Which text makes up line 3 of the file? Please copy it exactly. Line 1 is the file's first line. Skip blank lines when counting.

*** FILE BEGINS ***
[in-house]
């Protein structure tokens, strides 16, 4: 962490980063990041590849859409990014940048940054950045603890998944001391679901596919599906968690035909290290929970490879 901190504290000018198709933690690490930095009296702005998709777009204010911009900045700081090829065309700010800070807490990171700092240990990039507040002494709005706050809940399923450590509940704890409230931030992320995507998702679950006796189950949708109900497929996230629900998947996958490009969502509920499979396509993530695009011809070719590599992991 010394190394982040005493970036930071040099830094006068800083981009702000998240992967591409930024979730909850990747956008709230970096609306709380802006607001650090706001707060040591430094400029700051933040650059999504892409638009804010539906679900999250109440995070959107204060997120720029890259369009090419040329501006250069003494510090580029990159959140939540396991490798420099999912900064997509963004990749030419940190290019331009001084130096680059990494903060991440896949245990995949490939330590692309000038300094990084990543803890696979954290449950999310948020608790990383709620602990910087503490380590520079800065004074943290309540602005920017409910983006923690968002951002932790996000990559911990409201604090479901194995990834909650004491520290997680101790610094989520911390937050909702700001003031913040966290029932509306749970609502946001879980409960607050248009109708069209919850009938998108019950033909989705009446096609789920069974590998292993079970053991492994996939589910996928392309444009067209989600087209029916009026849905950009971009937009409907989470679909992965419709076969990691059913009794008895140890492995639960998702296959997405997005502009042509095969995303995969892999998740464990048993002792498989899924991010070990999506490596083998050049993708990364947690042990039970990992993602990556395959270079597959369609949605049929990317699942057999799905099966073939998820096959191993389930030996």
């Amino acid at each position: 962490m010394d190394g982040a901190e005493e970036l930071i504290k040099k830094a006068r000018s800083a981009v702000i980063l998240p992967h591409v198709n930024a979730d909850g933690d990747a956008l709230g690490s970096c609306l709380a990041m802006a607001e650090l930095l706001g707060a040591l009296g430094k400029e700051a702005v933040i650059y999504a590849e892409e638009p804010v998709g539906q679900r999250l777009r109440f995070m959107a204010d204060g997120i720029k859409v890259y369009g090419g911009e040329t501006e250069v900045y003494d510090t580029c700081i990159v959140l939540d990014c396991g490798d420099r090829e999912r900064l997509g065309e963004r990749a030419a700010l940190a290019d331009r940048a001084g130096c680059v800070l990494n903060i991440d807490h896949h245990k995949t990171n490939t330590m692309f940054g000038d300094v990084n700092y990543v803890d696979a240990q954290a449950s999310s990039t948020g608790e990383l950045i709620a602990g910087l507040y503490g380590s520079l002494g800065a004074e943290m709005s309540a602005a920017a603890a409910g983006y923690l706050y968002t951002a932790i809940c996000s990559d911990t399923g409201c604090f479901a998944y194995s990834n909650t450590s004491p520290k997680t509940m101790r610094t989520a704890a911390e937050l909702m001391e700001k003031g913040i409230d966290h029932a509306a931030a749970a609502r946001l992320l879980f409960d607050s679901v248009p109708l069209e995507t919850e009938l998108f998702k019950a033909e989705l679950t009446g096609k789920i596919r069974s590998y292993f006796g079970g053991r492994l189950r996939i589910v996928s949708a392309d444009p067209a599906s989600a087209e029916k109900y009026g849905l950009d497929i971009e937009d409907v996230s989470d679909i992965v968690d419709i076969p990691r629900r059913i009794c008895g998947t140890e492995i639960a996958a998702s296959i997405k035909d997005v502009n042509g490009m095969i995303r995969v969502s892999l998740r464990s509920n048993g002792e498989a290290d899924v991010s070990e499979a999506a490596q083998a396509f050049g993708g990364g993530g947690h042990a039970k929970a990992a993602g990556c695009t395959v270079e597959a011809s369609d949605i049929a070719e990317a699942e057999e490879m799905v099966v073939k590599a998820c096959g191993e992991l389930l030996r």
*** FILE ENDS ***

């Amino acid at each position: 962490m010394d190394g982040a901190e005493e970036l930071i504290k040099k830094a006068r000018s800083a981009v702000i980063l998240p992967h591409v198709n930024a979730d909850g933690d990747a956008l709230g690490s970096c609306l709380a990041m802006a607001e650090l930095l706001g707060a040591l009296g430094k400029e700051a702005v933040i650059y999504a590849e892409e638009p804010v998709g539906q679900r999250l777009r109440f995070m959107a204010d204060g997120i720029k859409v890259y369009g090419g911009e040329t501006e250069v900045y003494d510090t580029c700081i990159v959140l939540d990014c396991g490798d420099r090829e999912r900064l997509g065309e963004r990749a030419a700010l940190a290019d331009r940048a001084g130096c680059v800070l990494n903060i991440d807490h896949h245990k995949t990171n490939t330590m692309f940054g000038d300094v990084n700092y990543v803890d696979a240990q954290a449950s999310s990039t948020g608790e990383l950045i709620a602990g910087l507040y503490g380590s520079l002494g800065a004074e943290m709005s309540a602005a920017a603890a409910g983006y923690l706050y968002t951002a932790i809940c996000s990559d911990t399923g409201c604090f479901a998944y194995s990834n909650t450590s004491p520290k997680t509940m101790r610094t989520a704890a911390e937050l909702m001391e700001k003031g913040i409230d966290h029932a509306a931030a749970a609502r946001l992320l879980f409960d607050s679901v248009p109708l069209e995507t919850e009938l998108f998702k019950a033909e989705l679950t009446g096609k789920i596919r069974s590998y292993f006796g079970g053991r492994l189950r996939i589910v996928s949708a392309d444009p067209a599906s989600a087209e029916k109900y009026g849905l950009d497929i971009e937009d409907v996230s989470d679909i992965v968690d419709i076969p990691r629900r059913i009794c008895g998947t140890e492995i639960a996958a998702s296959i997405k035909d997005v502009n042509g490009m095969i995303r995969v969502s892999l998740r464990s509920n048993g002792e498989a290290d899924v991010s070990e499979a999506a490596q083998a396509f050049g993708g990364g993530g947690h042990a039970k929970a990992a993602g990556c695009t395959v270079e597959a011809s369609d949605i049929a070719e990317a699942e057999e490879m799905v099966v073939k590599a998820c096959g191993e992991l389930l030996r």